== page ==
JPMorgan: Brazil Is in Recession and Will Grow Mere 1.5% This Year

Curitiba, Brazil Another bank has cut the 2009 economic growth forecast for Brazil: this time, JPMorgan Chase & Co. lowered Latin America's largest economy expansion estimate for this year from 2% to 1.5%, as global recession takes its toll on industrial production and business confidence.

"We think the market is not taking into consideration the potential for continued disappointing surprises on the real economy front," JPMorgan said in a report.

"Not only is the market underestimating the potential degree of the economic slowdown in the Brazilian real economy, but also earnings growth expectations for 2009 remain too high, in our opinion".

Latin America's largest economy is now in a "technical recession," as defined by two negative consecutive quarters of negative growth, the report said.

The bank estimates that Brazil's economy may have shrunk 4.6% in the fourth quarter of 2008 from the previous quarter, and that policy makers will respond by cutting Brazil's overnight rate 2 percentage points this year to 11.75%.

JPMorgan joins other banks such as Morgan Stanley that in recent weeks have lowered their growth forecasts for Brazil amid a collapse in consumer spending and demand for commodity exports. Brazilian vehicle production plunged 54% in December from a year earlier to a nine-year low, the country's automakers said Friday, January 9.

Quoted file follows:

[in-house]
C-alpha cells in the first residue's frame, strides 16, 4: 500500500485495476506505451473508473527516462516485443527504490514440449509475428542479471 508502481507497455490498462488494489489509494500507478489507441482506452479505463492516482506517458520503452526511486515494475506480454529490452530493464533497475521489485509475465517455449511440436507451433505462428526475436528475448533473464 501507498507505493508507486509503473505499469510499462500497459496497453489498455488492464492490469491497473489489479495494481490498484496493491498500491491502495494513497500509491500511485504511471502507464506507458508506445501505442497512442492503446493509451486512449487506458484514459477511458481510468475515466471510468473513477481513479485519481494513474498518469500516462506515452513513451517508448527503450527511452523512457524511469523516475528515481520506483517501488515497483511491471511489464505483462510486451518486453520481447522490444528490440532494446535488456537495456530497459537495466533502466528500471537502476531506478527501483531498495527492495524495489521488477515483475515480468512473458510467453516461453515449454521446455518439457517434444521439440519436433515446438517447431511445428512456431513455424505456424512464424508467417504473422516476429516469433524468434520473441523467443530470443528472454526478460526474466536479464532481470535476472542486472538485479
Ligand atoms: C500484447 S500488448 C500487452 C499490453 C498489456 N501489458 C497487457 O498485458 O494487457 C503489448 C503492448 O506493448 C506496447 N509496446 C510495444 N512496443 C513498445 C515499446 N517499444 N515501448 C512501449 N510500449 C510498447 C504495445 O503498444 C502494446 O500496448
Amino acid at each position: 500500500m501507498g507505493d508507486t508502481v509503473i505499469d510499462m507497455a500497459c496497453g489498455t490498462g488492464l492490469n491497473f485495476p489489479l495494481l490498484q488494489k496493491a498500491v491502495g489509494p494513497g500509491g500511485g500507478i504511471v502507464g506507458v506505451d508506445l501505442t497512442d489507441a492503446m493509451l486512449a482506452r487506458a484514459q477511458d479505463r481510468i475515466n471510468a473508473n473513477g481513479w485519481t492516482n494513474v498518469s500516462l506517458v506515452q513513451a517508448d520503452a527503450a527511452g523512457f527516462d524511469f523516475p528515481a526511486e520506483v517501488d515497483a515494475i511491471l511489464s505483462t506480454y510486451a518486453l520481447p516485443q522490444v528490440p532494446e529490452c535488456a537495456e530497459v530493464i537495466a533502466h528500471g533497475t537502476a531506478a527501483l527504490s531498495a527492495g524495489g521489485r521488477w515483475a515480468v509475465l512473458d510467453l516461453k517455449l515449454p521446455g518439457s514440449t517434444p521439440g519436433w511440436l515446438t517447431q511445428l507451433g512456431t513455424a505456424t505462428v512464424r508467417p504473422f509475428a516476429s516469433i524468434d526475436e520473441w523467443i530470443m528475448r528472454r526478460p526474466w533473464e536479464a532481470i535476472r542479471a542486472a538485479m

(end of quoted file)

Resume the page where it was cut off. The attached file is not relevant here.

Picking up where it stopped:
Brazilian industrial production fell 6.2% in November compared to the same month a year ago, which is the most in seven years according to Brazil's national statistics agency.

"2009 will be a year of sacrifice," Sao Paulo Federation of Industries trade director Roberto Giannetti da Fonseca told the Estado de S. Paulo newspaper.

Brazil's currency has lost more than 45% of its value against the greenback since August, now trading at 2.2 reais to the US dollar. Exporters had hoped the sliding currency would boost demand for Brazilian goods, but a spreading recession has kept down sales in Brazil's two biggest markets, the European Union and the United States.

Exports are expected to drop 17.7% to 163 billion USD in 2009, the first decline since 2000, according to José Augusto de Castro, vice president of Brazil's Foreign Trade Association, known by its Portuguese acronym, AEB (Associação de Comércio Exterior do Brasil).

The decline will likely shrink Brazil's trade surplus 31% as the economic downturn deflates prices for Brazil's top commodity exports, including iron ore and soy, the AEB said.

Still, the surplus, US$ 24.7 billion in 2008 will hover around US$ 17 billion because domestic demand for imports is due to slide along with Brazil's own slowing economy, Castro said.

With expectations of declining exports and the need to bring in dollars, Brazil's government announced its plans to sell bonds in international markets, the first such action in eight months.

The weaker economic outlook will also give Brazilian policy makers room to begin lowering the central bank's benchmark rate from its current two-year high of 13.75% as soon as this month's meeting.

Policy makers will cut rates by a half-point to 13.25% this month and the benchmark rate will end the year at 12%, according to a central bank survey of 100 economists taken January 2.




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